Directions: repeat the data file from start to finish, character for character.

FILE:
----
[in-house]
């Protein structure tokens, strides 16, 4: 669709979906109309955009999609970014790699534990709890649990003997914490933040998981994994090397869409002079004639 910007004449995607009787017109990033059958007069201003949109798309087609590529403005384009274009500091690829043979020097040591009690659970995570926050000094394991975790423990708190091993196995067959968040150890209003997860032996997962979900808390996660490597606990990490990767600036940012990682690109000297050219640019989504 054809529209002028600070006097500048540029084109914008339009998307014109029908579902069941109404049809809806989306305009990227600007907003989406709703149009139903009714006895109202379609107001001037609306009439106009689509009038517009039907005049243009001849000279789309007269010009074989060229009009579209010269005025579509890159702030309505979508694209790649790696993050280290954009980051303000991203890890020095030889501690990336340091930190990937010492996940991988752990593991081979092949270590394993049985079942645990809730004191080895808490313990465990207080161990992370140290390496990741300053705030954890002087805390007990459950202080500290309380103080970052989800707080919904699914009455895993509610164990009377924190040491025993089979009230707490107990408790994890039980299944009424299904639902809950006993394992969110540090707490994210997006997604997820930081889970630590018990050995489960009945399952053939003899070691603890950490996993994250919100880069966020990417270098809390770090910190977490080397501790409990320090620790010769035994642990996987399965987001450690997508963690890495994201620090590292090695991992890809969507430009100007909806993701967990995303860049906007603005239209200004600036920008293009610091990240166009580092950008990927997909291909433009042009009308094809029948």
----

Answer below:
[in-house]
């Protein structure tokens, strides 16, 4: 669709979906109309955009999609970014790699534990709890649990003997914490933040998981994994090397869409002079004639 910007004449995607009787017109990033059958007069201003949109798309087609590529403005384009274009500091690829043979020097040591009690659970995570926050000094394991975790423990708190091993196995067959968040150890209003997860032996997962979900808390996660490597606990990490990767600036940012990682690109000297050219640019989504 054809529209002028600070006097500048540029084109914008339009998307014109029908579902069941109404049809809806989306305009990227600007907003989406709703149009139903009714006895109202379609107001001037609306009439106009689509009038517009039907005049243009001849000279789309007269010009074989060229009009579209010269005025579509890159702030309505979508694209790649790696993050280290954009980051303000991203890890020095030889501690990336340091930190990937010492996940991988752990593991081979092949270590394993049985079942645990809730004191080895808490313990465990207080161990992370140290390496990741300053705030954890002087805390007990459950202080500290309380103080970052989800707080919904699914009455895993509610164990009377924190040491025993089979009230707490107990408790994890039980299944009424299904639902809950006993394992969110540090707490994210997006997604997820930081889970630590018990050995489960009945399952053939003899070691603890950490996993994250919100880069966020990417270098809390770090910190977490080397501790409990320090620790010769035994642990996987399965987001450690997508963690890495994201620090590292090695991992890809969507430009100007909806993701967990995303860049906007603005239209200004600036920008293009610091990240166009580092950008990927997909291909433009042009009308094809029948």